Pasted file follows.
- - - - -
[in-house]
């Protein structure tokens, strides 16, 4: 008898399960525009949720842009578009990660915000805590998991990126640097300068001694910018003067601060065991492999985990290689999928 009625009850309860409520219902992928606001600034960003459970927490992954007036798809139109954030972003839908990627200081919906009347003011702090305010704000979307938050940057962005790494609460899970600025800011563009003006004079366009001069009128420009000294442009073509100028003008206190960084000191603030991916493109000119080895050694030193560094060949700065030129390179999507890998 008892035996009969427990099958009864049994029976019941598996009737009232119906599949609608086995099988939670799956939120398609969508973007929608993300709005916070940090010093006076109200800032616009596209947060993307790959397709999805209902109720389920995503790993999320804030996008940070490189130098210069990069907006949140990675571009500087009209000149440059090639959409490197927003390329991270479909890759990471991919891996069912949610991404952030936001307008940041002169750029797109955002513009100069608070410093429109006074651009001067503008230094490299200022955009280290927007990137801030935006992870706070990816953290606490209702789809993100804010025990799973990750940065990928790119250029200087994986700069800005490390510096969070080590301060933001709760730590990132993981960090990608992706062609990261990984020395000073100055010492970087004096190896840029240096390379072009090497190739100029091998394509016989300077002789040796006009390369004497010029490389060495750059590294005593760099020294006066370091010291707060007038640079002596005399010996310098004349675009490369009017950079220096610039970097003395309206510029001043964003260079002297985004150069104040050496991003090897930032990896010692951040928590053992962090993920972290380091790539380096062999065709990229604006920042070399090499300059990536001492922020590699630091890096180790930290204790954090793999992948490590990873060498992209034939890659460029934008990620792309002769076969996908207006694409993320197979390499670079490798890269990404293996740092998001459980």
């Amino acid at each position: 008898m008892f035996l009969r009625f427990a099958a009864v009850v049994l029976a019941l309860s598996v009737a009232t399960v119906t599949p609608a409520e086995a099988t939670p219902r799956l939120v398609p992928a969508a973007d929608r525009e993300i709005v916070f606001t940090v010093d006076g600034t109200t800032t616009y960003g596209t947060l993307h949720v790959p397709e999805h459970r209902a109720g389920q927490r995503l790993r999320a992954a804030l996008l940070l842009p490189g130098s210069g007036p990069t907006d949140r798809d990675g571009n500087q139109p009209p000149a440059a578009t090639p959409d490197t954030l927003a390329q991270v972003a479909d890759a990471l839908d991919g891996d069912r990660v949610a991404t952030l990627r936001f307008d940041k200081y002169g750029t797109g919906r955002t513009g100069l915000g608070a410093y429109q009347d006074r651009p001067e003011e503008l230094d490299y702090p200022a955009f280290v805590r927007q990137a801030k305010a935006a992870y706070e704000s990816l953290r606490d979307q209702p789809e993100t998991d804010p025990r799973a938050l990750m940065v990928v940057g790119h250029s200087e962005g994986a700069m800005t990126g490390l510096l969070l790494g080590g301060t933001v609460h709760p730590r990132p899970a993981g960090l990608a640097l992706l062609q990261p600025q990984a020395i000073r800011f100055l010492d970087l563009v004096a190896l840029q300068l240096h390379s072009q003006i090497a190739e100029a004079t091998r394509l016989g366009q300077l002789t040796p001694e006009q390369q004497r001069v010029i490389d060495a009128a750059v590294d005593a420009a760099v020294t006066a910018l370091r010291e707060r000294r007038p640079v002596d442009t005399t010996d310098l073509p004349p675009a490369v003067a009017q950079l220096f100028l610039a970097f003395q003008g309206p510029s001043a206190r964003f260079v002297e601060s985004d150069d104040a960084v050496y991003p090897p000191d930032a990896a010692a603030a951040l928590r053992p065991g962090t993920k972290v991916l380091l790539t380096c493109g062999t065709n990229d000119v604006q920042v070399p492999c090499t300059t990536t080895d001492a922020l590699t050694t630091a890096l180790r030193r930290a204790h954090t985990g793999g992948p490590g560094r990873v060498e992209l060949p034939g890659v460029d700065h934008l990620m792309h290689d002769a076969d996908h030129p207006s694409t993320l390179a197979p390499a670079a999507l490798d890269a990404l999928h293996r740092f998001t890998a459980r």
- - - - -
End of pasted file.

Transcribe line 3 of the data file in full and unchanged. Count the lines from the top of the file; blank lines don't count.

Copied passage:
């Amino acid at each position: 008898m008892f035996l009969r009625f427990a099958a009864v009850v049994l029976a019941l309860s598996v009737a009232t399960v119906t599949p609608a409520e086995a099988t939670p219902r799956l939120v398609p992928a969508a973007d929608r525009e993300i709005v916070f606001t940090v010093d006076g600034t109200t800032t616009y960003g596209t947060l993307h949720v790959p397709e999805h459970r209902a109720g389920q927490r995503l790993r999320a992954a804030l996008l940070l842009p490189g130098s210069g007036p990069t907006d949140r798809d990675g571009n500087q139109p009209p000149a440059a578009t090639p959409d490197t954030l927003a390329q991270v972003a479909d890759a990471l839908d991919g891996d069912r990660v949610a991404t952030l990627r936001f307008d940041k200081y002169g750029t797109g919906r955002t513009g100069l915000g608070a410093y429109q009347d006074r651009p001067e003011e503008l230094d490299y702090p200022a955009f280290v805590r927007q990137a801030k305010a935006a992870y706070e704000s990816l953290r606490d979307q209702p789809e993100t998991d804010p025990r799973a938050l990750m940065v990928v940057g790119h250029s200087e962005g994986a700069m800005t990126g490390l510096l969070l790494g080590g301060t933001v609460h709760p730590r990132p899970a993981g960090l990608a640097l992706l062609q990261p600025q990984a020395i000073r800011f100055l010492d970087l563009v004096a190896l840029q300068l240096h390379s072009q003006i090497a190739e100029a004079t091998r394509l016989g366009q300077l002789t040796p001694e006009q390369q004497r001069v010029i490389d060495a009128a750059v590294d005593a420009a760099v020294t006066a910018l370091r010291e707060r000294r007038p640079v002596d442009t005399t010996d310098l073509p004349p675009a490369v003067a009017q950079l220096f100028l610039a970097f003395q003008g309206p510029s001043a206190r964003f260079v002297e601060s985004d150069d104040a960084v050496y991003p090897p000191d930032a990896a010692a603030a951040l928590r053992p065991g962090t993920k972290v991916l380091l790539t380096c493109g062999t065709n990229d000119v604006q920042v070399p492999c090499t300059t990536t080895d001492a922020l590699t050694t630091a890096l180790r030193r930290a204790h954090t985990g793999g992948p490590g560094r990873v060498e992209l060949p034939g890659v460029d700065h934008l990620m792309h290689d002769a076969d996908h030129p207006s694409t993320l390179a197979p390499a670079a999507l490798d890269a990404l999928h293996r740092f998001t890998a459980r």